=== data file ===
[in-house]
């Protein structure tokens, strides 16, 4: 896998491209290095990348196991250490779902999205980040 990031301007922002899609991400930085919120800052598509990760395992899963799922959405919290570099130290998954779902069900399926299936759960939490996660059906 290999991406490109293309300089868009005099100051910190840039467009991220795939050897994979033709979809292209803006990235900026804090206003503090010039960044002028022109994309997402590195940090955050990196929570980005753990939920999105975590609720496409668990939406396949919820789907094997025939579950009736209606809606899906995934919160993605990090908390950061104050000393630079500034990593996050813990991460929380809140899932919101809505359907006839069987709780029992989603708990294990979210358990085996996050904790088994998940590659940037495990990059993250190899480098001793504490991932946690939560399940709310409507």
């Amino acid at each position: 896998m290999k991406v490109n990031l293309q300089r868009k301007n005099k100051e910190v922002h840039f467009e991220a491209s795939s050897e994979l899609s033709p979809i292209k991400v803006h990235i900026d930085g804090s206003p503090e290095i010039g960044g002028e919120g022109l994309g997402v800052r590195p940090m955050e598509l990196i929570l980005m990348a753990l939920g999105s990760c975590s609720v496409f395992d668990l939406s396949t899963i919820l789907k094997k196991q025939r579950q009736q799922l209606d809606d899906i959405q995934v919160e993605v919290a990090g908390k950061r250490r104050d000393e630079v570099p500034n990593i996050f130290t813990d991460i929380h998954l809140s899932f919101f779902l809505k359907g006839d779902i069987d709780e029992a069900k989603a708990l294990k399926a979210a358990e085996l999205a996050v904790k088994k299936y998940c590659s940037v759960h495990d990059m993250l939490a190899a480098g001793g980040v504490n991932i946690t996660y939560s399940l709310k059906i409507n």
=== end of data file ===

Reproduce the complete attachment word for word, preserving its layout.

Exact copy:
[in-house]
């Protein structure tokens, strides 16, 4: 896998491209290095990348196991250490779902999205980040 990031301007922002899609991400930085919120800052598509990760395992899963799922959405919290570099130290998954779902069900399926299936759960939490996660059906 290999991406490109293309300089868009005099100051910190840039467009991220795939050897994979033709979809292209803006990235900026804090206003503090010039960044002028022109994309997402590195940090955050990196929570980005753990939920999105975590609720496409668990939406396949919820789907094997025939579950009736209606809606899906995934919160993605990090908390950061104050000393630079500034990593996050813990991460929380809140899932919101809505359907006839069987709780029992989603708990294990979210358990085996996050904790088994998940590659940037495990990059993250190899480098001793504490991932946690939560399940709310409507």
């Amino acid at each position: 896998m290999k991406v490109n990031l293309q300089r868009k301007n005099k100051e910190v922002h840039f467009e991220a491209s795939s050897e994979l899609s033709p979809i292209k991400v803006h990235i900026d930085g804090s206003p503090e290095i010039g960044g002028e919120g022109l994309g997402v800052r590195p940090m955050e598509l990196i929570l980005m990348a753990l939920g999105s990760c975590s609720v496409f395992d668990l939406s396949t899963i919820l789907k094997k196991q025939r579950q009736q799922l209606d809606d899906i959405q995934v919160e993605v919290a990090g908390k950061r250490r104050d000393e630079v570099p500034n990593i996050f130290t813990d991460i929380h998954l809140s899932f919101f779902l809505k359907g006839d779902i069987d709780e029992a069900k989603a708990l294990k399926a979210a358990e085996l999205a996050v904790k088994k299936y998940c590659s940037v759960h495990d990059m993250l939490a190899a480098g001793g980040v504490n991932i946690t996660y939560s399940l709310k059906i409507n």